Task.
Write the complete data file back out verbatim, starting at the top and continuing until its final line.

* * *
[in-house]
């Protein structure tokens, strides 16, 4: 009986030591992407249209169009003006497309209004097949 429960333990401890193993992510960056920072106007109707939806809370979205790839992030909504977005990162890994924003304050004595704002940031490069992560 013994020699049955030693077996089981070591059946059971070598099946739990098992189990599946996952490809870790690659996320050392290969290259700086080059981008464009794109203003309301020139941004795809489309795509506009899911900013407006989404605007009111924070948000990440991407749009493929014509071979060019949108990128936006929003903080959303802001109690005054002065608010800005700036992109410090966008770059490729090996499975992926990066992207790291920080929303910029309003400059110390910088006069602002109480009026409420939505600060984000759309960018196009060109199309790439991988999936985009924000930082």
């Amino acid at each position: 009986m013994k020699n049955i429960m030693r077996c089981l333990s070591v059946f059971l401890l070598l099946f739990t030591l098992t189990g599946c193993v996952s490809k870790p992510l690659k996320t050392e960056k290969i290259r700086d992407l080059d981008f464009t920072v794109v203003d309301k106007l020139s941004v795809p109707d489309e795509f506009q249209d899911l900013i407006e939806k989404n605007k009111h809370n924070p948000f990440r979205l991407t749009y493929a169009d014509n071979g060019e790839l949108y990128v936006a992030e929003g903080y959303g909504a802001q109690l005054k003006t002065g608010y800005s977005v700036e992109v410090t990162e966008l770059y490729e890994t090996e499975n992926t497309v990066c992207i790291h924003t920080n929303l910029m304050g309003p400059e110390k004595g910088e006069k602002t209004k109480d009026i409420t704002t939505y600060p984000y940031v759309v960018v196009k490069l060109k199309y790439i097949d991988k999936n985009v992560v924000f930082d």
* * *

[in-house]
């Protein structure tokens, strides 16, 4: 009986030591992407249209169009003006497309209004097949 429960333990401890193993992510960056920072106007109707939806809370979205790839992030909504977005990162890994924003304050004595704002940031490069992560 013994020699049955030693077996089981070591059946059971070598099946739990098992189990599946996952490809870790690659996320050392290969290259700086080059981008464009794109203003309301020139941004795809489309795509506009899911900013407006989404605007009111924070948000990440991407749009493929014509071979060019949108990128936006929003903080959303802001109690005054002065608010800005700036992109410090966008770059490729090996499975992926990066992207790291920080929303910029309003400059110390910088006069602002109480009026409420939505600060984000759309960018196009060109199309790439991988999936985009924000930082």
């Amino acid at each position: 009986m013994k020699n049955i429960m030693r077996c089981l333990s070591v059946f059971l401890l070598l099946f739990t030591l098992t189990g599946c193993v996952s490809k870790p992510l690659k996320t050392e960056k290969i290259r700086d992407l080059d981008f464009t920072v794109v203003d309301k106007l020139s941004v795809p109707d489309e795509f506009q249209d899911l900013i407006e939806k989404n605007k009111h809370n924070p948000f990440r979205l991407t749009y493929a169009d014509n071979g060019e790839l949108y990128v936006a992030e929003g903080y959303g909504a802001q109690l005054k003006t002065g608010y800005s977005v700036e992109v410090t990162e966008l770059y490729e890994t090996e499975n992926t497309v990066c992207i790291h924003t920080n929303l910029m304050g309003p400059e110390k004595g910088e006069k602002t209004k109480d009026i409420t704002t939505y600060p984000y940031v759309v960018v196009k490069l060109k199309y790439i097949d991988k999936n985009v992560v924000f930082d």